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State v. Burton

Supreme Court of Maine

December 11, 2018

STATE OF MAINE
v.
ROBERT BURTON

          Argued: September 12, 2018

          Jeremy Pratt, Esq. (orally), and Ellen Simmons, Esq., Camden, for appellant Robert Burton

          Janet T. Mills, Attorney General, and Donald W. Macomber, Asst. Atty. Gen. (orally), Office of the Attorney General, Augusta, for appellee State of Maine

          Panel: SAUFLEY, C.J., and ALEXANDER, MEAD, GORMAN, JABAR, HJELM, and HUMPHREY, JJ.

          HJELM, J.

         [¶1] In the early hours of June 5, 2015, Robert Burton entered the home of his former girlfriend and shot her three times in the back, killing her. He fled into the woods and evaded law enforcement officials for sixty-eight days before turning himself in. Burton was charged with, and found guilty of, intentional or knowing murder, 17-A M.R.S. § 201(1)(A) (2017), and possession of a firearm by a prohibited person (Class C), 15 M.R.S. § 393(1)(A-1) (2017). Burton appeals from the resulting judgment of conviction (Penobscot County, Mullen, J.), presenting two arguments. He first asserts that the court erred by rejecting six questions that he sought to have included in the written jury selection questionnaire and by not giving the prospective jurors the option of answering any of the questions with "not sure" as an alternative to "yes" or "no." Second, Burton contends that the court erred by admitting evidence of two prior burglary convictions to impeach his trial testimony. See M.R. Evid. 609. Finding no error, we affirm the judgment.

         I. BACKGROUND

         [¶2] "Viewing the evidence in the light most favorable to the State, the jury rationally could have found the following facts beyond a reasonable doubt." State v. Fortune, 2011 ME 125, ¶ 3, 34 A.3d 1115.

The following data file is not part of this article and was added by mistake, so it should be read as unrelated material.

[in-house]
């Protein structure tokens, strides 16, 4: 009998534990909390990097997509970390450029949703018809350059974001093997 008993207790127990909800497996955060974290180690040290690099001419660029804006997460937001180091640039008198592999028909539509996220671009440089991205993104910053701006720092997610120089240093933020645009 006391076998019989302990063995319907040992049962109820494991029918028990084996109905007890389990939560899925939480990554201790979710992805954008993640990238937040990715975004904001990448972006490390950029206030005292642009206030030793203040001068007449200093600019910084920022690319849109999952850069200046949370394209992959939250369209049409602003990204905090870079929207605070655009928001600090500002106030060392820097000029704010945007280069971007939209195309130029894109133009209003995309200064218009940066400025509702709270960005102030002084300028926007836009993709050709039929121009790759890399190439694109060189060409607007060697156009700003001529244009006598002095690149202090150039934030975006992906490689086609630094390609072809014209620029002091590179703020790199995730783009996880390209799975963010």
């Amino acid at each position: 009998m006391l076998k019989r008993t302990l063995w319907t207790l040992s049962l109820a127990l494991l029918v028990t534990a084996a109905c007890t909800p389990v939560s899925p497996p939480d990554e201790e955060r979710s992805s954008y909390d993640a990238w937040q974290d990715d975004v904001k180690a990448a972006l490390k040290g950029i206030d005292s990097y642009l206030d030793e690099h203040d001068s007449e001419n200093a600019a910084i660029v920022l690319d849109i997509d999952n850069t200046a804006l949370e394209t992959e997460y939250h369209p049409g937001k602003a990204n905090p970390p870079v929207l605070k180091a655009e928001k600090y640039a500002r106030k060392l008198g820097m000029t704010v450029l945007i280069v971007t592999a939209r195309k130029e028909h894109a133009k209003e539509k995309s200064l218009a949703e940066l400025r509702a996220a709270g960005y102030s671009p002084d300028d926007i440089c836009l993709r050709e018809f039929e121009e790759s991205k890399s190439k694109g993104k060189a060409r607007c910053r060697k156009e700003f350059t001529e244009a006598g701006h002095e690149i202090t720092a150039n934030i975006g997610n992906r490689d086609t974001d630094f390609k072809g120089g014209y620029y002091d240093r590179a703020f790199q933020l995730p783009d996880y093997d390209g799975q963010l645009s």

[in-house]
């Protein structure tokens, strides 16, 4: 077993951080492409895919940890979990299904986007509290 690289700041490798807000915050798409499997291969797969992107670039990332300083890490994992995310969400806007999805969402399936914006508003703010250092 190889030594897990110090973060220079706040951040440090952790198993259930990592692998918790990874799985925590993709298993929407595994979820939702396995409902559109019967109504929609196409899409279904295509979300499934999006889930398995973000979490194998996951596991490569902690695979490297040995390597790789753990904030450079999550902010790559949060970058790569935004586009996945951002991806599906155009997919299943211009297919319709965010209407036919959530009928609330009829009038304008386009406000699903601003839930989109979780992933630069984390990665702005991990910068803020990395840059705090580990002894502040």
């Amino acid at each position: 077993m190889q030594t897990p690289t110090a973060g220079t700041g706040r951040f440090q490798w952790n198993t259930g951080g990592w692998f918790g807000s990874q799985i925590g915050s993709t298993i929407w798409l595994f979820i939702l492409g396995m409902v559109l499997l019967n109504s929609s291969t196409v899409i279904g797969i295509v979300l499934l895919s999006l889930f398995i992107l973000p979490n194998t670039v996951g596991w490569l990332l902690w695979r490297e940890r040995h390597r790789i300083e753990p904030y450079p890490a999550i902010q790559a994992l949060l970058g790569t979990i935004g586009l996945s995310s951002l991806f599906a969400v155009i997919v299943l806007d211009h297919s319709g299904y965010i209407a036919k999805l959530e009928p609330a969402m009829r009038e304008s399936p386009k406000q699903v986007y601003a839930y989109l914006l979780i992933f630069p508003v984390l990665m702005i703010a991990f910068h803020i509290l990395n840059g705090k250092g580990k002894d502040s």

[¶3] Burton and the victim began a romantic relationship in the spring of 2013. Shortly thereafter, Burton moved into the victim's home in Parkman, where they lived together with her two children. By May of 2015, Burton was acting increasingly suspicious of the victim's activities. After a confrontation on May 30, the victim ended their relationship and directed Burton to move out of her home.

         [¶4] Burton then began living in his truck in the woods. On June 5, 2015, shortly after midnight, Burton left his truck parked on a tote road and walked to the victim's house. Armed with a knife and wearing a shirt to which he had affixed strips of duct tape, Burton entered the victim's house through a bedroom window. A struggle between Burton and the victim ensued, and Burton fatally shot the victim three times in the back with the victim's own handgun. Burton, who sustained a minor gunshot wound during the altercation, fled into the woods. Despite an intensive search by law enforcement officers, it was two months before he was arrested, after emerging from the woods clean-shaven and with his gunshot wound nearly fully healed and turning himself in to the Piscataquis County Jail.

         [¶5] Three days after the homicide, while Burton was still at large, he was charged by complaint with one count of intentional or knowing murder. See 17'-A M.R.S. § 201(1)(A). That October, the Piscataquis County grand jury indicted Burton for that charge and one count of possession of a firearm by a prohibited person. See 15 M.R.S. § 393(1)(A-1). Burton pleaded not guilty to each charge. The court later granted Burton's motion to change venue, and the case was transferred to the Unified Criminal Docket in Penobscot County. As part of the pretrial proceedings, Burton moved in limine for the court to exclude evidence of his prior criminal convictions for impeachment purposes, see M.R. Evid. 609, and the parties agreed to defer the issue to the time of trial.

         [¶6] The trial was held in late September and early October of 2017. Burton elected to have the court adjudicate the firearms charge and proceeded with a jury trial on the murder charge.

         [¶7] Jury selection encompassed two days. Burton submitted a list of twenty-one voir dire questions that he requested the court include in a written questionnaire that was to be distributed to the members of the jury pool. Each of Burton's proposed questions was followed by three possible answer choices: "yes," "no," and "not sure." Over Burton's objection, the court declined to include "not sure" as an answer and also declined to include the following six questions proposed by Burton that are at issue on this appeal:

3. Do you believe that because a police officer has arrested someone for murder it means the person arrested is likely guilty?...
5. Do you feel or believe Mr. Burton looks like he may be guilty of the charge of murder? ...
10. Would you have any difficulty in finding Mr. Burton not guilty if you had a reasonable ...

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